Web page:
We had been warned that today’s w
alk, which would take us up Mount Gozo (The Mount of Joy, the spot where pilgrims would catch their first glimpse of Santiago and the Cathedral) would be a difficult walk. Kris suggested that we start a half an hour earlier than in previous days, so we headed out for our first departure point around 8:40.
The day was bright and sunny, and their were scores of pilgrims on the paths, and yes, many of the paths had very steep, uphill climbs. Oddly enough, our first checkpoint of the day was the spot where we had eaten lunch the day before so we felt right at home. Our walk today would also take us near the airport and we discovered some of the landing lights on the other side of a fence on our path; within a few minutes we heard the roar of a flight taking off. “I’m glad we don’t have to walk by here for long,” Kris said.
Francisco, our bus driver, was required by law to rest for the day, and so Ivan took care of us today. He flashed a big smile and seemed enthusiastic about driving us to our location. I told Paola, “Doesn’t he look like he belongs in a rock band?” “Yes,” she said.
At one point, we ran into a group of pilgrims traveling on horseback; a first for any of us. One of their group tended to the horses while the rest stopped in a cafe for a bathroom break or to get a snack.
We also passed by a lovely stream with a small waterfall. The sound and the sight of the water rushing over the rocks lifted our spirits and we braced ourselves for the second checkpoint, which we knew meant the challenging stretch between checkpoints two and three.
Right away, our path moved uphill in a steep fashion, but very quickly, the path would level out, only to change into a steep climb. The amazing thing was that for both Kris and myself the climb was strenuous but not exhausting. We seemed to have been blessed with a new boost of energy for our summit of Mount Gozo. The path twisted and turned; went uphill and downhill as well as level stretches. We even passed by a local TV station’s headquarters.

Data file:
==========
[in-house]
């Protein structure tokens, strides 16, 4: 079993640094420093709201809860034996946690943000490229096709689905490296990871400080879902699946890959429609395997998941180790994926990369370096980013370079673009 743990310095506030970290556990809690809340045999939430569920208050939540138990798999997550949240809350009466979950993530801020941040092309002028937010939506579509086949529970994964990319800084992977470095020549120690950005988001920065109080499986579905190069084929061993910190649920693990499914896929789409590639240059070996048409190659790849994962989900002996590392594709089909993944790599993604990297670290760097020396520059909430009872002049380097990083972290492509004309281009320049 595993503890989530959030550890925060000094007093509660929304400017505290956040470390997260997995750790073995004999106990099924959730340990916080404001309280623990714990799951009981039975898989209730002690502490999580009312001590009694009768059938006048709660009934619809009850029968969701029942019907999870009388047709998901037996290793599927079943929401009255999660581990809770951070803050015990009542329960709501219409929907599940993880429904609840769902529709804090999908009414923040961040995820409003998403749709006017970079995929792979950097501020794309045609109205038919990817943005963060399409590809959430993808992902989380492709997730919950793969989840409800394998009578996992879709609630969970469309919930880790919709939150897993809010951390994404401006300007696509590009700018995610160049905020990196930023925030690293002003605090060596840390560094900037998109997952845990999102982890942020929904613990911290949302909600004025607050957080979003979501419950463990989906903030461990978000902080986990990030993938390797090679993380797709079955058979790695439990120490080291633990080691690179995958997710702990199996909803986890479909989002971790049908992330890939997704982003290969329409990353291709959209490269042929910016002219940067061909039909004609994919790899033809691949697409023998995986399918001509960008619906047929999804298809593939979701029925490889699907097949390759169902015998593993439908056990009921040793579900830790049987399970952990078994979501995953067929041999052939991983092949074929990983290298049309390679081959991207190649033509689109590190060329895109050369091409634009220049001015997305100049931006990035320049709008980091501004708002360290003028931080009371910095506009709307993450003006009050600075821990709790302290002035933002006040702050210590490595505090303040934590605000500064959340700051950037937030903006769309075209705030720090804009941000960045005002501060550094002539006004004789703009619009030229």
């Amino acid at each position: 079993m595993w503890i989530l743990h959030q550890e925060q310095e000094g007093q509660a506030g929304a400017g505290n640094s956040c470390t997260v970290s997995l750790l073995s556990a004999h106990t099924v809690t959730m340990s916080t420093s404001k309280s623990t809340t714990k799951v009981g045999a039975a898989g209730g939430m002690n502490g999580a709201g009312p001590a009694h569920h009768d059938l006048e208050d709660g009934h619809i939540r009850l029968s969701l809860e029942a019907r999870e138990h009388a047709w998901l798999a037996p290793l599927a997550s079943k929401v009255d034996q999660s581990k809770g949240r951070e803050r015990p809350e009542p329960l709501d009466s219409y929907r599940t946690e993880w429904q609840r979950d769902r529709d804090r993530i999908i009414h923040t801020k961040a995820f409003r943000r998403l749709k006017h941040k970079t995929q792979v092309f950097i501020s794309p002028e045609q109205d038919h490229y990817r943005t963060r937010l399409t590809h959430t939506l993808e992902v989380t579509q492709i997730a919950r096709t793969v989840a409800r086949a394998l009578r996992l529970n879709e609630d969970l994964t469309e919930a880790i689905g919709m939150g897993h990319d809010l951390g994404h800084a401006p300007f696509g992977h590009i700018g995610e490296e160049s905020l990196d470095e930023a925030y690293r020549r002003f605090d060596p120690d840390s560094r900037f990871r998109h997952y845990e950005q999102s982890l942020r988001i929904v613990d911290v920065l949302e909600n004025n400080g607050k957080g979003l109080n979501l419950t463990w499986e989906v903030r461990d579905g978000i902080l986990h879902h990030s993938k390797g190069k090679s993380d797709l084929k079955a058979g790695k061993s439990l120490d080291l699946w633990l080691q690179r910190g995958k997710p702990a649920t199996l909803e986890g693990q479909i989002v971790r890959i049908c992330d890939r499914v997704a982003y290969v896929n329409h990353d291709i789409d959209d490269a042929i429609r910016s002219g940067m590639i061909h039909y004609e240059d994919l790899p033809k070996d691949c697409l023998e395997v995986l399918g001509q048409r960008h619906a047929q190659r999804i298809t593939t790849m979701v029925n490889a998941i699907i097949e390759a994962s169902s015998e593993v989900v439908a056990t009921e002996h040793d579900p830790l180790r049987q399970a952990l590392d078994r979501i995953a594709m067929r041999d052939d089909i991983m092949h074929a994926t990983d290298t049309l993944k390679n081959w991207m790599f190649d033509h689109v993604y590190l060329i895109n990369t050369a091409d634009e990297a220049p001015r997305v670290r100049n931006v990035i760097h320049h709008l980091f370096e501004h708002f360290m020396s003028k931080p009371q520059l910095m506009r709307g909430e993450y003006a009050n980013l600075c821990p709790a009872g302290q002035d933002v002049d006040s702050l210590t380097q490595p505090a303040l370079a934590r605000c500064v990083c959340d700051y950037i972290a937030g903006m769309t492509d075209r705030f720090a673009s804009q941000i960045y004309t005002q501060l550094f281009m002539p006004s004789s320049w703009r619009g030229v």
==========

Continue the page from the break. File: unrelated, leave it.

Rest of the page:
After many ups and downs, literally, I could see Ignacio in his bright yellow shirt, and I knew that we had finished our walking for the day.
We rested for a bit and waited for the arrival of Lorel and Cheryl. I walked into the small chapel of San Marco that was on the site. A bit later, a group of Irish Pilgrims arrived and they spontaneously broke into the Salve Regina; it was the high point of my day.
Ignacio pointed out the monument to St. John Paul II, to commemorate his walking this last portion of the Camino when he visited Spain in 1993. On the one side of the monument is a lovely bronze panel commemorating St. Francis of Assisi as a Pilgrim to Santiago.
Before lunch, we rode the bus to the part of Mt. Gozo where there are two bronze statues of pilgrims, the ones that you see in the film, “The Way,” and we caught our first glimpse of Santiago and the Shrine. After a few photo shoots with Ignacio, we headed to lunch at a very nice restaurant.
We returned to our lodgings to shower, rest, and in my case, to wash a few items in the sink and find a sunny spot to dry them. Our day concluded with a demonstration of how to make a Spanish Omelette, by the head cook at Torre da Blanca. We sampled the Tortilla, as it is called, for our dinner this evening.
Tomorrow, we walk the last 3 miles to the Shrine of St. James and join the throngs of Pilgrims for the noon Pilgrim’s Mass. I know that I will be impressed and a bit overwhelmed.